Big events mean big tourism business for Edmonton

Hosting the Junos in March was a watershed moment for Edmonton and Alberta in 2023.

It’s a night Alberta musicians didn’t take for granted. Playing the Junos — the annual awards showcase for Canada’s music industry — in their home province is a big deal.

“The fact that it’s in the home province, that’s icing on the cake right there,” frontman Chad Kroeger of multi-platinum-selling band Nickelback, whose members hail from Hanna, Alta., told reporters during the event held at Rogers Place.

Getting the awards extravaganza to Edmonton took time.

“For Junos, we’d been working to get that event to our city since I want to say 2016,” Janelle Janis, the executive director of events and business development for Explore Edmonton, the city’s tourism arm, told CTV News Edmonton in a year-end interview.

Explore Edmonton is one of the organizations that works to bring major events to the city, such as this year’s Junos, the Heritage Classic featuring the Edmonton Oilers and the Calgary Flames in October at Commonwealth Stadium and the Style Experience, a FIS Snowboard Big Air World Cup event, in December, also at Commonwealth.

It decides which ones to pursue based on its three key pillars: economic impact, image and reputation, and social and community benefits.

“It is the people that make Edmonton a special place and we just support events like no other city,” Janis said. “We are one of the best fanbases in Canada, in my opinion.”

That local support is what helped Edmonton see an economic impact of $165 million, support 46,000 jobs and book around 115,000 hotel stays during events throughout the year.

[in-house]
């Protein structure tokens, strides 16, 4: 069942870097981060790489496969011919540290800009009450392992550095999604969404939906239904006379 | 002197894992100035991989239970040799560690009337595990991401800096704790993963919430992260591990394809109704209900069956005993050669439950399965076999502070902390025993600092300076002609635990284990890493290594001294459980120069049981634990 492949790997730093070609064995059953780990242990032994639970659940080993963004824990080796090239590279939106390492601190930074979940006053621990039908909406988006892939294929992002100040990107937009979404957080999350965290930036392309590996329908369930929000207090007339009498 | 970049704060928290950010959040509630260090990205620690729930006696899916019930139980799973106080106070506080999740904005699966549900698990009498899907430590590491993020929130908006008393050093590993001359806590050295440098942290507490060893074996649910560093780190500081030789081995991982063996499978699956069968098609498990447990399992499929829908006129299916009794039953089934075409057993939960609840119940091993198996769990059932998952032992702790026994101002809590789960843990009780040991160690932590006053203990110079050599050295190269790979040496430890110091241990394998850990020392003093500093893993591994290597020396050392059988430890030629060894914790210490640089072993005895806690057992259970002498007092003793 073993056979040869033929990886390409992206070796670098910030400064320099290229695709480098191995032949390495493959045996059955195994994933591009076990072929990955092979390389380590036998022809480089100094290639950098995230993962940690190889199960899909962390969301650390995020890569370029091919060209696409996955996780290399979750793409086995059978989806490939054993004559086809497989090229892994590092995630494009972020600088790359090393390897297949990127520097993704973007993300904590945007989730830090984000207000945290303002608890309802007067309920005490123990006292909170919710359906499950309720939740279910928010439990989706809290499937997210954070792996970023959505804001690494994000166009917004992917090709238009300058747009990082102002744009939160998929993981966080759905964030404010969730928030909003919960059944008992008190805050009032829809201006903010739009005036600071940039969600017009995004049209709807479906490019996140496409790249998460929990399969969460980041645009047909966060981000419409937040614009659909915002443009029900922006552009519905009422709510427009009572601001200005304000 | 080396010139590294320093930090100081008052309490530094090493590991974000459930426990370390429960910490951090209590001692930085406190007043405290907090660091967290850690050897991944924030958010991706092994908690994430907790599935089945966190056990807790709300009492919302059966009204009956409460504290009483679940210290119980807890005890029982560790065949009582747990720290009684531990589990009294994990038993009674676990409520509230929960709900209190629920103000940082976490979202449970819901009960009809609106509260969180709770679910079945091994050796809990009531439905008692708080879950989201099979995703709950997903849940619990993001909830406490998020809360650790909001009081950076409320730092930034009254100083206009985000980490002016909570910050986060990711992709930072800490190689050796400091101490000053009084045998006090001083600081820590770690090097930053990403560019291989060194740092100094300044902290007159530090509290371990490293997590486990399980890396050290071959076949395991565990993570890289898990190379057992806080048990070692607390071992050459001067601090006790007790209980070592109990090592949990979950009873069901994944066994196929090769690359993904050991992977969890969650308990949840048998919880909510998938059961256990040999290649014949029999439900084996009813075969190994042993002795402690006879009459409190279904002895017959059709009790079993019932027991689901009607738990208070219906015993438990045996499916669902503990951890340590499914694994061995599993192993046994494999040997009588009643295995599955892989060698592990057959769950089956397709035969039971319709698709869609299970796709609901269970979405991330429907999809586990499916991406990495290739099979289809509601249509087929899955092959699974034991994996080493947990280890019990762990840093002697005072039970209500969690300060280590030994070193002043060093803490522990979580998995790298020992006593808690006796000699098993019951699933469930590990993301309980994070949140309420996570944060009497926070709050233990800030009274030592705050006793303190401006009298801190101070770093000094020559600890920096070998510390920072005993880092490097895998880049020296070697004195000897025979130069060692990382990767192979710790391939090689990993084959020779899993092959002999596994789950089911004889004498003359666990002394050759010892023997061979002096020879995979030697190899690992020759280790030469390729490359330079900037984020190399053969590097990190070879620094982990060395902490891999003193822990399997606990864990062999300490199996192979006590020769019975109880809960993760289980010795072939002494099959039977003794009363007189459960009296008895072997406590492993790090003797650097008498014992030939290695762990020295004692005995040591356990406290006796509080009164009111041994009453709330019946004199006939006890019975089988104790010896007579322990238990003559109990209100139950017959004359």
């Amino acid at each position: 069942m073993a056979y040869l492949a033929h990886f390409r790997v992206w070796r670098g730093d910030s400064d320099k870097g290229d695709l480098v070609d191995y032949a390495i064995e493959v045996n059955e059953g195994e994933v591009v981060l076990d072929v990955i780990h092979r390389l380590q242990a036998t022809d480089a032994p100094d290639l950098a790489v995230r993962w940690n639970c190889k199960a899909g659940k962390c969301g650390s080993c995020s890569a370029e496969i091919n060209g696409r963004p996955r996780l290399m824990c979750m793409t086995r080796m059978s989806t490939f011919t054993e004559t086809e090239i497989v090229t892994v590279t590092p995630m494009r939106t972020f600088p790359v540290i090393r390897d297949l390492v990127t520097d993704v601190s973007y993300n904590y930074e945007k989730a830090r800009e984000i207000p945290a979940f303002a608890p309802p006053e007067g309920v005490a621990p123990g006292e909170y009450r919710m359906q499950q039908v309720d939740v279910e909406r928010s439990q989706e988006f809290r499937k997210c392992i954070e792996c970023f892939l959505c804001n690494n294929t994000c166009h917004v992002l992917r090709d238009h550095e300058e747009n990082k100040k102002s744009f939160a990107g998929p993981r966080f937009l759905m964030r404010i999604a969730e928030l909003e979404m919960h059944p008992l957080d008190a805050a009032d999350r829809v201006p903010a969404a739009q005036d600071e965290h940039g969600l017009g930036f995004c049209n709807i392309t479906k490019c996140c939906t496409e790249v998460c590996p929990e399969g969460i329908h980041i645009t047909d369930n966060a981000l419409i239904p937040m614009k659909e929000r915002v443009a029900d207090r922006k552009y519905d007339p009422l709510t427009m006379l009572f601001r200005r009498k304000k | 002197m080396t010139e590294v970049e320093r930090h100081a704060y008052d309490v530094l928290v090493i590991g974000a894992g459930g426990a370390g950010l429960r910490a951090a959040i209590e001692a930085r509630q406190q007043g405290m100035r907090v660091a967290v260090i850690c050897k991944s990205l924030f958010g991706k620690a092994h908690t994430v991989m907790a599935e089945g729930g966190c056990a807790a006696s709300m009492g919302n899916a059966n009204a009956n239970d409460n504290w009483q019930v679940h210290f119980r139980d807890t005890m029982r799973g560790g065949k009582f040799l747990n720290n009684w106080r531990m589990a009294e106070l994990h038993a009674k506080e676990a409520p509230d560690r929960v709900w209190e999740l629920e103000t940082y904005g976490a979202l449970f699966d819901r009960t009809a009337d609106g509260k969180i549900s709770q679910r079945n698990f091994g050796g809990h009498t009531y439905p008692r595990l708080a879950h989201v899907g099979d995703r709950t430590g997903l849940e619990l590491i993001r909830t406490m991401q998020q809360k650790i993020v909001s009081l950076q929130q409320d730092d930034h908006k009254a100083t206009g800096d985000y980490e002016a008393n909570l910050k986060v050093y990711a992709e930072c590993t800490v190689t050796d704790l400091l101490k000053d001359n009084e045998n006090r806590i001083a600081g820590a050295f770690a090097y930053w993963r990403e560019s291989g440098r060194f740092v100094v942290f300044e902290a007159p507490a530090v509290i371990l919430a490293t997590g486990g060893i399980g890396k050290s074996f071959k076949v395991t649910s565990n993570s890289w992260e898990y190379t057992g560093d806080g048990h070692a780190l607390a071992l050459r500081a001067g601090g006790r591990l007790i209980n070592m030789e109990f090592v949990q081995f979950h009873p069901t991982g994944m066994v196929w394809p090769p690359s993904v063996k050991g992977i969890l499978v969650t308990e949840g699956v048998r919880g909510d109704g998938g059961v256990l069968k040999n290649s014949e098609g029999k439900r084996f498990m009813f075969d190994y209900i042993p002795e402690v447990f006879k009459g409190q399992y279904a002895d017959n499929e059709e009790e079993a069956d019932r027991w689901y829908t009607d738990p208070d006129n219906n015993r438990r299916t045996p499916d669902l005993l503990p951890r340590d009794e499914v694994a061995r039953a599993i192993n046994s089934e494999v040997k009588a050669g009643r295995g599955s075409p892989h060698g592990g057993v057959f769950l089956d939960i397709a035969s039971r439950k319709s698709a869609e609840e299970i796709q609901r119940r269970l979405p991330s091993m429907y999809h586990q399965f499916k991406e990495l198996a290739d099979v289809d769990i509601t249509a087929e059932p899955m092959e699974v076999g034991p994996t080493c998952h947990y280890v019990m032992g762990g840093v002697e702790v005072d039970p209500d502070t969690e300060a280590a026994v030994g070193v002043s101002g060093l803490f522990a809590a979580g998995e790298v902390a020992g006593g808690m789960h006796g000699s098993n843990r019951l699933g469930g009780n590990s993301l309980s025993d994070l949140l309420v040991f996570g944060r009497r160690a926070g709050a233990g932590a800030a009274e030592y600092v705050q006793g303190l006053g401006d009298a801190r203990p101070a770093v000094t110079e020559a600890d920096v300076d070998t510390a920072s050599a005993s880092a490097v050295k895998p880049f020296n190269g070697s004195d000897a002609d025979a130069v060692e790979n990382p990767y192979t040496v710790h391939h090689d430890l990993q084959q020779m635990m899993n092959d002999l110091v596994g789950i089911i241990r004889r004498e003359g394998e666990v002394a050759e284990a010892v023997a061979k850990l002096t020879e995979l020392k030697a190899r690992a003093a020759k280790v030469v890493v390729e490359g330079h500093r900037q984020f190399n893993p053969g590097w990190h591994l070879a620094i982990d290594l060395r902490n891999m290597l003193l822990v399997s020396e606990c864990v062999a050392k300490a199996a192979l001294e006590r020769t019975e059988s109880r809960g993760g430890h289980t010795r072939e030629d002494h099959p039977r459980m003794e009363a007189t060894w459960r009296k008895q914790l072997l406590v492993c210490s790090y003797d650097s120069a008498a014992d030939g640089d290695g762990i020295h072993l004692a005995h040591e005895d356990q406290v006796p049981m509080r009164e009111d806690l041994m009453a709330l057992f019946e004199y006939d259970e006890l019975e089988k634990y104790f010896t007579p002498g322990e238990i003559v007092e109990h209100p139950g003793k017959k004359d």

“(Tourists are) coming in Friday or they’re coming in Thursday night and they’re making a weekend of it,” Jordan Beatty, the operations manager of four Edmonton-area pubs that make up the Sherlock Holmes Hospitality Group, told CTV News Edmonton. “That’s the sort of thing those big events do for us, and we see it and plan for it.”

He said the bigger the events that come to Edmonton and “the more people that come to town, the busier we are.”

“When Garth Brooks was in town (for back-to-back shows at Commonwealth in 2022) or Luke Combs was in town (in June 2023, also at Commonwealth) — for those stadium tours, these hotels are full, which means we’re busy for lunch and in the afternoon,” Beatty said. “People go shopping, they’re pre-concert drinking, they’re post-concert drinking, they’re getting off the (LRT) train to go back to their hotel. The bigger the event, the busier we are. It’s just that simple.”

Puneeta McBryan, the chief executive officer of the Edmonton Downtown Business Association, says making sure these rushes occur year-round is important to its members.

“If we can do that enough times throughout the year, January to December, then we can make sure that even if offices are a little slower, even if it’s not hockey season, we’ve still got a steady flow of people coming in and using downtown for social purposes, entertainment purposes, business purposes,” McBryan told CTV News Edmonton.

Coming out of the COVID-19 pandemic, McBryan said tourism and major events for downtowns in Edmonton, across North America and even globally is a “major part” of any revitalization strategy.

“Every downtown that I’ve studied, which is a lot of them, that’s doing very well, tourism and events are a big part of their strategy,” she said. “It’s getting people into hotel rooms, into bars and restaurants, walking around shopping, making our city into a bit of a destination for a trip, so they may be coming for an event but they’re probably going to stay a few extra days.”

The city is back to enjoying a full slate of events following the pandemic, even rising above numbers seen before it, Janis said.

“Right now as it stands, we have surpassed the levels that we were at in 2019, which is pretty incredible to be able to state,” she said. “I think Edmontonians are major sports fans, so when it comes to hosting the major sports events that we bring to the city, people are going to come out in droves, people are going to come out and cheer.

“It doesn’t matter if it’s a summer night or a freezing cold winter day, people are going to come out and support major events.” 

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